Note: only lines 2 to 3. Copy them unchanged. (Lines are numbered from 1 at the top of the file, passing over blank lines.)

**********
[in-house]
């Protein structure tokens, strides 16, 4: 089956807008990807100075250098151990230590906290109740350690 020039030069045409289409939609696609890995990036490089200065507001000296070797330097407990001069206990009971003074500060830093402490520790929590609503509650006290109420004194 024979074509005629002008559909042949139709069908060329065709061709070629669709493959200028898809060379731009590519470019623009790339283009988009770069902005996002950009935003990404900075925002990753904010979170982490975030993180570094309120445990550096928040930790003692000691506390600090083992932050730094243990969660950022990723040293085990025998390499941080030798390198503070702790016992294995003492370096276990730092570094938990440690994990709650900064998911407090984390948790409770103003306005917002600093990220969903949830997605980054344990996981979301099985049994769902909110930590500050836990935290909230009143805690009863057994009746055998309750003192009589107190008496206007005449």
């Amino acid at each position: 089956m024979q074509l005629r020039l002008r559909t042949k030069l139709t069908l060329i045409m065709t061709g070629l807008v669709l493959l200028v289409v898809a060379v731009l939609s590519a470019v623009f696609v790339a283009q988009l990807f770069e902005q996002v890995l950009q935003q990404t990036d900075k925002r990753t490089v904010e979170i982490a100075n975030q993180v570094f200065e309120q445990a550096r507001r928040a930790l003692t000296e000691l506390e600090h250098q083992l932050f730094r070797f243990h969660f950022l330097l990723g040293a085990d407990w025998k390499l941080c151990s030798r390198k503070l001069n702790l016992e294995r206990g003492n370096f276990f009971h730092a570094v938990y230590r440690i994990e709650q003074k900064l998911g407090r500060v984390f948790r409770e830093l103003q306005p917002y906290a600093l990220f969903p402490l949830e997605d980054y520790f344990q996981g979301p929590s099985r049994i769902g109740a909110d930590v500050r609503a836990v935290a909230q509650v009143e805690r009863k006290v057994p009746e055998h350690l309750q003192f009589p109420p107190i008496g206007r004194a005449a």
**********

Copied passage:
């Protein structure tokens, strides 16, 4: 089956807008990807100075250098151990230590906290109740350690 020039030069045409289409939609696609890995990036490089200065507001000296070797330097407990001069206990009971003074500060830093402490520790929590609503509650006290109420004194 024979074509005629002008559909042949139709069908060329065709061709070629669709493959200028898809060379731009590519470019623009790339283009988009770069902005996002950009935003990404900075925002990753904010979170982490975030993180570094309120445990550096928040930790003692000691506390600090083992932050730094243990969660950022990723040293085990025998390499941080030798390198503070702790016992294995003492370096276990730092570094938990440690994990709650900064998911407090984390948790409770103003306005917002600093990220969903949830997605980054344990996981979301099985049994769902909110930590500050836990935290909230009143805690009863057994009746055998309750003192009589107190008496206007005449």
């Amino acid at each position: 089956m024979q074509l005629r020039l002008r559909t042949k030069l139709t069908l060329i045409m065709t061709g070629l807008v669709l493959l200028v289409v898809a060379v731009l939609s590519a470019v623009f696609v790339a283009q988009l990807f770069e902005q996002v890995l950009q935003q990404t990036d900075k925002r990753t490089v904010e979170i982490a100075n975030q993180v570094f200065e309120q445990a550096r507001r928040a930790l003692t000296e000691l506390e600090h250098q083992l932050f730094r070797f243990h969660f950022l330097l990723g040293a085990d407990w025998k390499l941080c151990s030798r390198k503070l001069n702790l016992e294995r206990g003492n370096f276990f009971h730092a570094v938990y230590r440690i994990e709650q003074k900064l998911g407090r500060v984390f948790r409770e830093l103003q306005p917002y906290a600093l990220f969903p402490l949830e997605d980054y520790f344990q996981g979301p929590s099985r049994i769902g109740a909110d930590v500050r609503a836990v935290a909230q509650v009143e805690r009863k006290v057994p009746e055998h350690l309750q003192f009589p109420p107190i008496g206007r004194a005449a």